February 3 – In order to drive a wedge between the Ukrainian national movement and the Crimean Tatars and to lay the groundwork for a Russian thrust into Crimea, a Russian analyst says that the Crimean Tatars are not only separatists but Islamist radicals who threaten more than just Ukraine.
By presenting the Crimean Tatars as interested in separatism, the analyst clearly seeks to undermine the cooperation that has existed between that nation and the Ukrainian opposition, and by painting them as an Islamist force he equally clearly wants to provide a justification for a Russian intervention -- or at a minimum to limit Western criticism of such a step.
While it is true that the Crimean Tatars would like to see greater autonomy now and possibly independence at some point in the future, it is not the case that they are an Islamist force that threatens jihad in Ukraine and elsewhere or that Moscow is justified in using force against or that the West should be lulled into thinking that would be part of a common anti-terrorist effort.
On Moscow’ Strategic Culture Foundation site on Saturday, Nikolay Malishevsky argues that in recent years the Crimean Tatar national movement has become ever more “an anti-Russian force” and therefore is supporting the Maidan against the Ukrainian government (fondsk.ru/news/2014/02/02/tatarskij-komponent-kievskih-besporjadkov-25536.html).
Two months ago, Malishevsky says, reports began to appear about the arrival of “radical Islamists” from Crimea in Kyiv, a “Crimean descent” of “veterans of militant actions in Syria who fought as part of the anti-government armed formations.” According to the analyst, the group was organized by Akhtem Chiygoz, the deputy chairman of the Crimean Tatar Mejlis.
At present, he continues, there are approximately one thousand Crimean Tatars in Kyiv working as part of the Maidan’s self-defense detachments, a term with unfortunate associations he says because similar units were formed to support the Nazis’ imposition of “a new order” in Crimea during World War II.
Malishevsky argues that the Crimean Tatars see instability in Ukraine as their “great chance.” Refat Chubarov, the chairman of the Crimean Tatar Mejlis, said that “after blood was shed, no one will make tactical concessions ... Under the feet of the powers the land will begin to burn, and in fact the popular uprising has come to the regions” and will “cleanse Ukraine.”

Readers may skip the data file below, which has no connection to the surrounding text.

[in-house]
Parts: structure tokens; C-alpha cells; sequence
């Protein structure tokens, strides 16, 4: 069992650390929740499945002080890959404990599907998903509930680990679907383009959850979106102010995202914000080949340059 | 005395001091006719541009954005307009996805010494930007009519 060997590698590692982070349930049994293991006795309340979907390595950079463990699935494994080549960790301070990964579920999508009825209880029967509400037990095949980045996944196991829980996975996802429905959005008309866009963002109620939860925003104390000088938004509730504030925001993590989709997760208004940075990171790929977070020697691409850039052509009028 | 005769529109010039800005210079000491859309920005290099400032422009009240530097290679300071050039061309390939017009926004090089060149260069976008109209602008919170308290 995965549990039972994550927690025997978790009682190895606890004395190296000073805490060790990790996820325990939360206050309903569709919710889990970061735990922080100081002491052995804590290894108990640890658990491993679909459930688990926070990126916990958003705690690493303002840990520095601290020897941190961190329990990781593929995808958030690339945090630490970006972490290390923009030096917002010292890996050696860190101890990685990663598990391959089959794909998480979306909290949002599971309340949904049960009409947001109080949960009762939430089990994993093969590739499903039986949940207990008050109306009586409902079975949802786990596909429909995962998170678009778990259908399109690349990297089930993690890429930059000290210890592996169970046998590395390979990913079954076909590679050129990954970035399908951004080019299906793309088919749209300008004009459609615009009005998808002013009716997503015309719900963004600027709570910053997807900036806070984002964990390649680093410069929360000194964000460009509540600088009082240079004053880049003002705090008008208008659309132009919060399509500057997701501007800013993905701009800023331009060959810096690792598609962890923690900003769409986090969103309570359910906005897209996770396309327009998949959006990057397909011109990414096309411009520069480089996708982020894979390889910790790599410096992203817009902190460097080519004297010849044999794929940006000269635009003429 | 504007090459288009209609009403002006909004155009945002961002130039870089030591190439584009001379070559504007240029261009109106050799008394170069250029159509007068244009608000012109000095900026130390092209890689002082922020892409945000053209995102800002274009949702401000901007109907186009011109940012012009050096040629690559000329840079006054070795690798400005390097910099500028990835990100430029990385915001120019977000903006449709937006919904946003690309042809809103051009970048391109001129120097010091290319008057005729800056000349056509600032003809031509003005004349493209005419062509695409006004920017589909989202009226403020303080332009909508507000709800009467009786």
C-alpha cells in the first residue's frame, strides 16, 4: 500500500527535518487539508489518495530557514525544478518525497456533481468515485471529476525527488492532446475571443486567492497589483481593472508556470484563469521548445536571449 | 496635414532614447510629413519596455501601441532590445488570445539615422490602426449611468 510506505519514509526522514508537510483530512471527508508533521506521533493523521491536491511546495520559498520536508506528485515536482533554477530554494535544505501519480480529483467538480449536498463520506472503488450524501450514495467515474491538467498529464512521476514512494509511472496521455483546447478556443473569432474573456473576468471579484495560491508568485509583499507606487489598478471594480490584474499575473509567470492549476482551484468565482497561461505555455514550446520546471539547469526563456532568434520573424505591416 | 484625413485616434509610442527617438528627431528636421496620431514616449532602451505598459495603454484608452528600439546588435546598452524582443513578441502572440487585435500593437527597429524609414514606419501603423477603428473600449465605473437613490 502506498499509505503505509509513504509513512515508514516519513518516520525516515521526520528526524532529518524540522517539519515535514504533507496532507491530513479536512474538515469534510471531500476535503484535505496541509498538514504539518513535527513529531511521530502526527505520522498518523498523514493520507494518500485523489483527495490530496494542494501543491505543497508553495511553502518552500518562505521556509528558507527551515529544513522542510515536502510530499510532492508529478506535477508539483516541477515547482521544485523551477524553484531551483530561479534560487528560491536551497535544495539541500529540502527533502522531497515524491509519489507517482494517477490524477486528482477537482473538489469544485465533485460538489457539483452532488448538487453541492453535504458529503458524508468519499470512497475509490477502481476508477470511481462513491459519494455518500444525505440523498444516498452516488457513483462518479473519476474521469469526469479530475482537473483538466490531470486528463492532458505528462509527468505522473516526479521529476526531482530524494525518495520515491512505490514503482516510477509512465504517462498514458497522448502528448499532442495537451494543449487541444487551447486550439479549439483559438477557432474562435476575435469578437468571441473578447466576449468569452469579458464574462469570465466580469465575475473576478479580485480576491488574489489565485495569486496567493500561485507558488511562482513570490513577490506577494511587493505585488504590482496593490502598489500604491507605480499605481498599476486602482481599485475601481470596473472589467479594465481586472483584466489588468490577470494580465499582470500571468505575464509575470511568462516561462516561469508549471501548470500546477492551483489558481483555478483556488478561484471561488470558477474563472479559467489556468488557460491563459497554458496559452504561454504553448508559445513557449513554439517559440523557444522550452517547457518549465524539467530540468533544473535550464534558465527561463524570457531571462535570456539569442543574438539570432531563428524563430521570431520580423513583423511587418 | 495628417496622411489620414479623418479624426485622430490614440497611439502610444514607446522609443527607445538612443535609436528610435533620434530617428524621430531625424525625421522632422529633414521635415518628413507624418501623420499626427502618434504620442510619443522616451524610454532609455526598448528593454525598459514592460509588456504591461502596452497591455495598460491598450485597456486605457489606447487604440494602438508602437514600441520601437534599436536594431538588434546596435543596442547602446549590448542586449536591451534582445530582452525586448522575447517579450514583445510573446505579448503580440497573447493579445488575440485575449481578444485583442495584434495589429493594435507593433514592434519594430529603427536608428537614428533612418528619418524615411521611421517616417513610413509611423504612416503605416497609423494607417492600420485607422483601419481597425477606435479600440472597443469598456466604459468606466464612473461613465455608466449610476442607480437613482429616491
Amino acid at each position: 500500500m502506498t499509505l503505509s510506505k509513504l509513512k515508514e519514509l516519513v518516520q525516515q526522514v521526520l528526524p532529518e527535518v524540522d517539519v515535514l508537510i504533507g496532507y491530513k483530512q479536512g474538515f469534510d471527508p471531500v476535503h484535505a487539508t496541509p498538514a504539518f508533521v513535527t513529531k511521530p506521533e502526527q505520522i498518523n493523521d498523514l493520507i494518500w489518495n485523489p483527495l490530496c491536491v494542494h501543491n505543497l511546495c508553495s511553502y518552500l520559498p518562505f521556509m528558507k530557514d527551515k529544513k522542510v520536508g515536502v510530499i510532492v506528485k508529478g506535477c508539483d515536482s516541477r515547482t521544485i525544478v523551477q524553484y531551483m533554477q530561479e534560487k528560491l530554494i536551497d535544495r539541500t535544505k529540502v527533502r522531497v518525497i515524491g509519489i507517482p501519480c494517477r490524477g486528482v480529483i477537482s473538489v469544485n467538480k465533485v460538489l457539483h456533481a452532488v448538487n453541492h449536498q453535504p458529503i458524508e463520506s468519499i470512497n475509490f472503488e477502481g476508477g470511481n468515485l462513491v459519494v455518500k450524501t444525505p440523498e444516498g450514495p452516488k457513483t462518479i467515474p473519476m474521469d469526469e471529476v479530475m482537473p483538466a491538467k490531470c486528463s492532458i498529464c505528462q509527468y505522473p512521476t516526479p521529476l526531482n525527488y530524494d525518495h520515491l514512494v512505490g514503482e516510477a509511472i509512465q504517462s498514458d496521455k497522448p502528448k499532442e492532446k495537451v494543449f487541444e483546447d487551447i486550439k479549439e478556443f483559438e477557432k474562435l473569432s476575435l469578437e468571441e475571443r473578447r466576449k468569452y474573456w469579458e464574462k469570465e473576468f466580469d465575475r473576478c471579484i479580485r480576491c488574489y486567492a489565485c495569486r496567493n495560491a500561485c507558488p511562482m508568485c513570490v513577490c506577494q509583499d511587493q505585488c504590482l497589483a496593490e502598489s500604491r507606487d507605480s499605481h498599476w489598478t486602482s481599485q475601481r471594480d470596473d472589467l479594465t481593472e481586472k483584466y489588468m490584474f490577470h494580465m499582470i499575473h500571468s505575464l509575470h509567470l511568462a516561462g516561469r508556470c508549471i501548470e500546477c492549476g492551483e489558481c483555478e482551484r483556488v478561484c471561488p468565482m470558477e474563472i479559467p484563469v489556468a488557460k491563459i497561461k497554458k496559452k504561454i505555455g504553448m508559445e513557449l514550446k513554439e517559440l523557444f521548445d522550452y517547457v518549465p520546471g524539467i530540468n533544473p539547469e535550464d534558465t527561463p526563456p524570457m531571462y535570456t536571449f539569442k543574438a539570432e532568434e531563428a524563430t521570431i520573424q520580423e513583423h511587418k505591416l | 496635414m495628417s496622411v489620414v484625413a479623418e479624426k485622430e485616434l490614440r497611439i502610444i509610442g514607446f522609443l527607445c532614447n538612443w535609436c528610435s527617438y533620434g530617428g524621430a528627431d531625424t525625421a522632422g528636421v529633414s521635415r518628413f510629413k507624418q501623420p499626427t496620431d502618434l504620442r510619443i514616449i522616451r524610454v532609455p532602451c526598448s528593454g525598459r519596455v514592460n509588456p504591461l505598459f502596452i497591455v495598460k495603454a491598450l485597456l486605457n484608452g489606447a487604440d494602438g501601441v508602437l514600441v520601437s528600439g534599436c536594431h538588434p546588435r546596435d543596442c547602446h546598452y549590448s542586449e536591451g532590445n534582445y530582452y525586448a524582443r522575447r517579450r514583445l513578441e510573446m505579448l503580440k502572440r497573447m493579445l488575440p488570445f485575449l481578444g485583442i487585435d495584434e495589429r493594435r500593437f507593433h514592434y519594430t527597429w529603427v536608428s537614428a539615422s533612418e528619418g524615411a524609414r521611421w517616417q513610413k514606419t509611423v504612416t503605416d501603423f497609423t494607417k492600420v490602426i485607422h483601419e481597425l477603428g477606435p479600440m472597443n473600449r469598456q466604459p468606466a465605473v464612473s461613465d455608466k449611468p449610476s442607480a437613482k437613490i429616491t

According to the Moscow analyst, to this end, the Crimean Tatars plan to double their “’contingent’” in Kyiv, financing this effort on their own. On the one hand, Malishevsky says, this shows that the Crimean Tatars have a short memory: they supported the Orange Revolution but did not benefit from it in the ways that they expected.
And on the other, he continues, the delay in sending more Crimean Tatars to Kyiv may simply reflect the absence of a final agreement about such a step by the divided Maidan opposition “and what is the main thing,” a similar absence of agreement “with [their] protectors abroad.”
These foreign “protectors” of the Crimean Tatars are very divided, Malishevsky says. What Washington wants is very different from what Beijing does, and that in turn is very different from what either Warsaw or Ankara does. And that is the case even though all are threatened by Islamism and the instability it produces.
According to the Moscow analyst, “the Tatar nationalists in Crimea who have been counting on NATO’s support are ready to act openly by transforming the social-political contradictions of Ukrainian society into an inter-ethnic war on the model of the Kosovo variant” in the former Yugoslavia.
The Crimean Tatars plan to use this opportunity to “proclaim Tatr territorial autonomy within the Autonomous Republic of Crimea, then to transform such a territorial autonomy into a national one, then to proclaim its sovereignty and so on and on to the complete separation of Crimea” from Ukraine.
Malishevsky’s tendentious and distorted description of the Crimean Tatars is clearly intended to generate opposition to them among Ukrainians in the first instance and the West in the second and to lay the ideological ground work for a Russian intervention into Crimea, possibly using Russian forces in Sebastopol, that at least some in the West would not oppose.
That makes his words both dangerous and important, dangerous because they betray a habit of mind in Moscow that would invoke Islamism and separatism to invade and thus produce the very things Malishevsky accuses the Crimean Tatar of and important because they thus provide clues about one of Moscow’s possible strategies as Ukrainian developments unfold.
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